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A Data-Centric Cybersecurity Framework for Digital Transformation

A Data-Centric Cybersecurity Framework for Digital Transformation

In this white paper A Cybersecurity Framework for Securing Cloud Data for Digital Transformation, analyst Richard Stiennon of IT Harvest explains that while cloud vendors supply a resilient and secure infrastructure, organizations who put data into the cloud are ultimately responsible for compliance and security of the data. He explains some of the compliance and security risks that pertain to cloud-hosted data and recommends a NIST-based cybersecurity framework to protect it.

Digital transformation has swept through enterprise infrastructure accelerated by the exodus from the office wrought by COVID-19. While employees work from remote locations, organizations are moving applications to the cloud and corporate networks are fading away. Data security is one element of cloud transformation that is too often overlooked in the rush to improve user access and experience. Lack of industry cloud security and compliance frameworks stall attempts to shore up defenses, leaving companies vulnerable to attacks as well as audit failures. This white paper proposes a security and compliance framework to be applied to cloud data.

In a modern cloud architecture there can be thousands of data repositories and hundreds of collectors and applications that access the data. One data store now being offered by cloud platforms is a database as a service (DBaaS) now generally referred to as managed database services. Managed database services are rapidly displacing self managed instances of stand alone databases in the cloud. Major cloud services have introduced elastic pay-as-you-go services. While some of the security requirements have been subsumed by these providers there still remain critical security controls, including those for detection and response, that must be applied to protect data and comply with regulatory mandates.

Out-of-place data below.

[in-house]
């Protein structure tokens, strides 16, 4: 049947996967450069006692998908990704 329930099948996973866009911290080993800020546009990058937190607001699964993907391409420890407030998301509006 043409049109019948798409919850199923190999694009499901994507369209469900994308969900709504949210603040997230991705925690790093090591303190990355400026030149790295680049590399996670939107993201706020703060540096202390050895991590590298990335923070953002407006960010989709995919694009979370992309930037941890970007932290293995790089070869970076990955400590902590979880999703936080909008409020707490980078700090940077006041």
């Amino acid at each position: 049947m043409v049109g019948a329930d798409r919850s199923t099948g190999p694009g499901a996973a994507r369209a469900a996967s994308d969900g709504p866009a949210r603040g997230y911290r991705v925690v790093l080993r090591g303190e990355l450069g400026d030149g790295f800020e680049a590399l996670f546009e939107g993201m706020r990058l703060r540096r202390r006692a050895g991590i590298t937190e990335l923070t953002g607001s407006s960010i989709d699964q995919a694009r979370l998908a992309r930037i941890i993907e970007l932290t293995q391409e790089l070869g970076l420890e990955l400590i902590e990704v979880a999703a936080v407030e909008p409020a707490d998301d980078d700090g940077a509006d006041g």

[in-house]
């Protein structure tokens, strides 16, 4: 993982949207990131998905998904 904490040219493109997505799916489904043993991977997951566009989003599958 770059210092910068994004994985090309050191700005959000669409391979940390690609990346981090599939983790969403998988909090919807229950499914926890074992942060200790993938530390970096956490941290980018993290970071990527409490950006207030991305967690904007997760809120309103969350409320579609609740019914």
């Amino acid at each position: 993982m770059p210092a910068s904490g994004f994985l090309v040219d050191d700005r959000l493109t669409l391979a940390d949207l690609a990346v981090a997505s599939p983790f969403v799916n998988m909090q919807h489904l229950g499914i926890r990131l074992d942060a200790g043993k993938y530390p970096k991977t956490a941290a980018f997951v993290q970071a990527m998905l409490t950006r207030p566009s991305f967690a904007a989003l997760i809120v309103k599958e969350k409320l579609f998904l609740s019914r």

The major cloud platforms take care of the following components of security for their managed database offerings:

Database Management. The cloud provider is responsible for keeping each database solution up to date. Any issues with a new release is their issue to work out with the underlying technology provider. Managed database solutions offload the onerous task of maintaining an up-to-date license with the database software provider, and provide elasticity to accommodate changing work loads.

Logging. Cloud providers are wired for providing telemetry both on the network side and for database access. But having raw records of access is a far cry from having something you can show your auditors.

Access Controls. In addition to taking over all the physical access protections, the cloud provider assists with basic security like access controls. Yet, if an organization has a central repository of identities and authorizations it is their responsibility to tie that into the cloud provider’s systems.

Additional cloud data controls and processes

It is up to the customer of a cloud service to deploy additional controls. These include:

Data discovery and classification. Databases, unstructured file repositories, and cloud applications tend to grow and expand. Many organizations cannot even catalog their digital assets in the cloud. Thus, discovering all DBaaS instances and unstructured data files with sensitive information and classifying them for their content becomes important, and is required for most privacy regulations.